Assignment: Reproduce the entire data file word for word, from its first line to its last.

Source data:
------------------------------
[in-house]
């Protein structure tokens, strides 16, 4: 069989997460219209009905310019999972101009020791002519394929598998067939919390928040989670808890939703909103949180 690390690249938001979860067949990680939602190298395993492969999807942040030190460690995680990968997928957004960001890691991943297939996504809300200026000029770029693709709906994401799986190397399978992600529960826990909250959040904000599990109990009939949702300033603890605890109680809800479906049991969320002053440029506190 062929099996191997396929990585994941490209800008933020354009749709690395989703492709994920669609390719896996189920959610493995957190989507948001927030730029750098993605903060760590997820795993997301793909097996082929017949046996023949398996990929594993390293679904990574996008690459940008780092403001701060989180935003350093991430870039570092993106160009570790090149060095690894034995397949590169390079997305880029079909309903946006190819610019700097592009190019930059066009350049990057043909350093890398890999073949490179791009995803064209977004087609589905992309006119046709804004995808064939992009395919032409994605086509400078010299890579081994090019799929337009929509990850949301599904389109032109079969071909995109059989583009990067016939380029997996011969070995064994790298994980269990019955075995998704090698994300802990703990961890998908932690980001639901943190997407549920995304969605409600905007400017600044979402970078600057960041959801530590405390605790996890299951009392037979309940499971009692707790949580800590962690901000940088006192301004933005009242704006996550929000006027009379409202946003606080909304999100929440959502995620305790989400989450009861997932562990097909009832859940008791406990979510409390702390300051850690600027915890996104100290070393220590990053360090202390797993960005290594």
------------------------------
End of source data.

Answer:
[in-house]
């Protein structure tokens, strides 16, 4: 069989997460219209009905310019999972101009020791002519394929598998067939919390928040989670808890939703909103949180 690390690249938001979860067949990680939602190298395993492969999807942040030190460690995680990968997928957004960001890691991943297939996504809300200026000029770029693709709906994401799986190397399978992600529960826990909250959040904000599990109990009939949702300033603890605890109680809800479906049991969320002053440029506190 062929099996191997396929990585994941490209800008933020354009749709690395989703492709994920669609390719896996189920959610493995957190989507948001927030730029750098993605903060760590997820795993997301793909097996082929017949046996023949398996990929594993390293679904990574996008690459940008780092403001701060989180935003350093991430870039570092993106160009570790090149060095690894034995397949590169390079997305880029079909309903946006190819610019700097592009190019930059066009350049990057043909350093890398890999073949490179791009995803064209977004087609589905992309006119046709804004995808064939992009395919032409994605086509400078010299890579081994090019799929337009929509990850949301599904389109032109079969071909995109059989583009990067016939380029997996011969070995064994790298994980269990019955075995998704090698994300802990703990961890998908932690980001639901943190997407549920995304969605409600905007400017600044979402970078600057960041959801530590405390605790996890299951009392037979309940499971009692707790949580800590962690901000940088006192301004933005009242704006996550929000006027009379409202946003606080909304999100929440959502995620305790989400989450009861997932562990097909009832859940008791406990979510409390702390300051850690600027915890996104100290070393220590990053360090202390797993960005290594």